craft Is the finest sea boat afloat, except
that "she can't sail and she won't steer."
He had to work sixteen hours a day,
and It was a "heave ho" sort of time ■with
him at first, for the eea acted as If it
knew he was a landlubber, and even his
own cooking made him sick. He was chief
cook and bottle washer, and. about the
THE SUNDAY CALL.
only thing he did not have to wash was
his clothes, and those he never got time
to change. He had about as much Idea of
making bread as he did of sailing a boat,
but how:t^ould any one make even hard
tack when they had nothing but sea
water to mix it with? So it happened that
the first loaf made by the jolly tar was
consigned to the ocean at once, and he
Bays he saw the fishes playlner marbles
with It several times afterward.
The next worst Jpb, after playing sailor,
of course, was washing dishes. For that
sea water must be piping hot and needs
a ruinous amount of soap in order to
make It efficacious.
Platt is a little man,, with a Jolly twinkle
in his eye. and wears a nautical looking
The Strangest Craft That Ever Put to Sea,
Manned by jhe Oddest Crew,
And Met With the Queerest,of Adventures.
cap with a good deal of knowingness. He
is a bachelor, and his idea of home la not
the cabin of a home-made schooner. He
was after gold when he started on the
trip. .He knows a few things now that
he didn't know then, and when the Cor-
della sails again next summer for the sold
fields she will go without him. She Is too
rapid and hard to control, he says. If
they would give him ;5000 ho would prefer
after this to make the journey by land.
He remembers the trip as a vast expanse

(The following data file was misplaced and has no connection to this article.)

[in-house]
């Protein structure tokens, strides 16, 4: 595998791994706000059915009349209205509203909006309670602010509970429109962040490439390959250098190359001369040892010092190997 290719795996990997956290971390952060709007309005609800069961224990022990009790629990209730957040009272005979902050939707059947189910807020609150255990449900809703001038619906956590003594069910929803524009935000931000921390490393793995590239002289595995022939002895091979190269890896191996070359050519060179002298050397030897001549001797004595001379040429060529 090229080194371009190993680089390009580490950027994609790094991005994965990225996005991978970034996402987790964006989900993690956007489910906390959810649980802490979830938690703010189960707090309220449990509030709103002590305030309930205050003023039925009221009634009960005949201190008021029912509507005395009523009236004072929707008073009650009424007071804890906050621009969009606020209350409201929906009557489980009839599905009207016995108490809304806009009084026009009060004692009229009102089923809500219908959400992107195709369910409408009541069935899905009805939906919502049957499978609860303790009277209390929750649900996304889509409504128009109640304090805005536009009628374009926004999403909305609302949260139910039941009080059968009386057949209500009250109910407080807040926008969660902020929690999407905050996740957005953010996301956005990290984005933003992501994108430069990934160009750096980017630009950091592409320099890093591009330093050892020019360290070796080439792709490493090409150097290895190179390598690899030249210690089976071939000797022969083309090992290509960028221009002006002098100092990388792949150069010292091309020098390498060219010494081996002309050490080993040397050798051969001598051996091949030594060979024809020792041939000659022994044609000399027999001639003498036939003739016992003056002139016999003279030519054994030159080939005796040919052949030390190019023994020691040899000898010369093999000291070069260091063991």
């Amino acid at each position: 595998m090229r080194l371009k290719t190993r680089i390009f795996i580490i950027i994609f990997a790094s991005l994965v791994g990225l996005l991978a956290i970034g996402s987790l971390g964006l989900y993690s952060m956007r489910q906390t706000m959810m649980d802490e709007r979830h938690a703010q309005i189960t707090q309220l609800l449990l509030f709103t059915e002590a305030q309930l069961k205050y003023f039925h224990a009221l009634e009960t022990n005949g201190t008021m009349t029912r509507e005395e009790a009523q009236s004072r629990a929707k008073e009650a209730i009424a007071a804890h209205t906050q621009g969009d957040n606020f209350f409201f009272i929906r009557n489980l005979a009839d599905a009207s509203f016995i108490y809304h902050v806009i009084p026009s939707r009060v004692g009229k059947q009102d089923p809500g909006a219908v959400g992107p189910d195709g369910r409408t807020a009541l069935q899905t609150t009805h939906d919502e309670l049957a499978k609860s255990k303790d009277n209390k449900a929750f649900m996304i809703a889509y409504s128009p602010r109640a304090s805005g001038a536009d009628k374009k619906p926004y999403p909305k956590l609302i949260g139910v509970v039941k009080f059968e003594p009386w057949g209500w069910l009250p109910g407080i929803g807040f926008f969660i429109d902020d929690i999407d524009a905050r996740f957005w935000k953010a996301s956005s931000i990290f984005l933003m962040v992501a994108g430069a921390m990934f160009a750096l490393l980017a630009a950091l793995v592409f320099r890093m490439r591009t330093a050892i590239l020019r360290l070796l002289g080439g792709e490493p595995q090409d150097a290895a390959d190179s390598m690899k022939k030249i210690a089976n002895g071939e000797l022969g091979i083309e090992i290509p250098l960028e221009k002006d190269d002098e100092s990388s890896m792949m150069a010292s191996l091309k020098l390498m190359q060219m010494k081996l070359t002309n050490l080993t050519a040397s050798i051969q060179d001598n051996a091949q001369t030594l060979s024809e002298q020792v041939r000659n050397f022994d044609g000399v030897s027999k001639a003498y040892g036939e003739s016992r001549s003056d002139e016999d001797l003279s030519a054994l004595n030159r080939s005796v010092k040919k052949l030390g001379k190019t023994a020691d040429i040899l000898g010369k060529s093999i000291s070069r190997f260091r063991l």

of -work, with a little sleep thrown In. But
It Is over now, and he is the sort of a man
to remember the pleasant things, and
when he takes another tack be all the bet
ter for his varied experiences.
There was not all comedy, however, in
this search for the sands of gold, and
Captain Heald Is as glad as any lands
man could well be to be back on terra
flrma again, and It does his heart good
to hear the song of the birds and see th«
crass springing? up among the hills. He
looks more like an old salt than he ever
did before, and he certainly knows more
about the sort of man a real old salt
should be. But h« Is going to have that
gold, and he is going to have the CordfeLj*
Heald take him to get it. for he sp€nt
J3O.0CO in building her for that purpose.
And he has as much obstinacy as she and
regards her as the finest vessel of her
class to keep afloat most anywhere in the
sea. notwithstanding that he never had
such a four months in his life as thos«
"Now, I'll tell you," he says, confi
dentially, with a stroke of his whiskers
and a tug at his sou-wester, "you've got
to have a mighty good imagination to
think you're on a steamer when you're
on board of the Cordelia Heald. She's
fitted for steam all right, but it has never
been used, and I begin to think now that
a landlubber like me, who didn't know
the fo-castle from the poop, would not
nave made much show with a lot of
valves and whistles. If you don't know
how to run up a sail just right it won't
explode on you! But. I tell you. the Cor
delia is about « s good a sea boat as th«r 9
Is afloat. She's got steel ribs closer to
gether than th» whalebones in a wom
an's stays, though her sides am not more
than two inches through.
"From the time we left San Pedro on
July 22. 1001. till now. never bnt one or
two seas broke over us. and she is as dry
ns a bone. When we left San Pedro it
ww wlth * «ww list or four men. Ona of
them was a navigator, something that I
thought ft might b» handy to hare
around, seeing as most cf my na-rfyatiny
had be«n don© In a bath tub, He was a
Blue Noae from Nova Scotia, by name
Moctler. TT»« Cordelia thought he knew
too much. J think, for she humped up h«r
-ieck and acted kind of cantankerous, and
when we g-ot-to Port Harford the navi
gator eot up nome excuse about bis health
and left me.
"That left It to me to run the ship.
"I had then a crew of two besides my
self, George Moseley. a youny sailor, a
good lad of about 25, whom I hired «j
Continued on Page Three.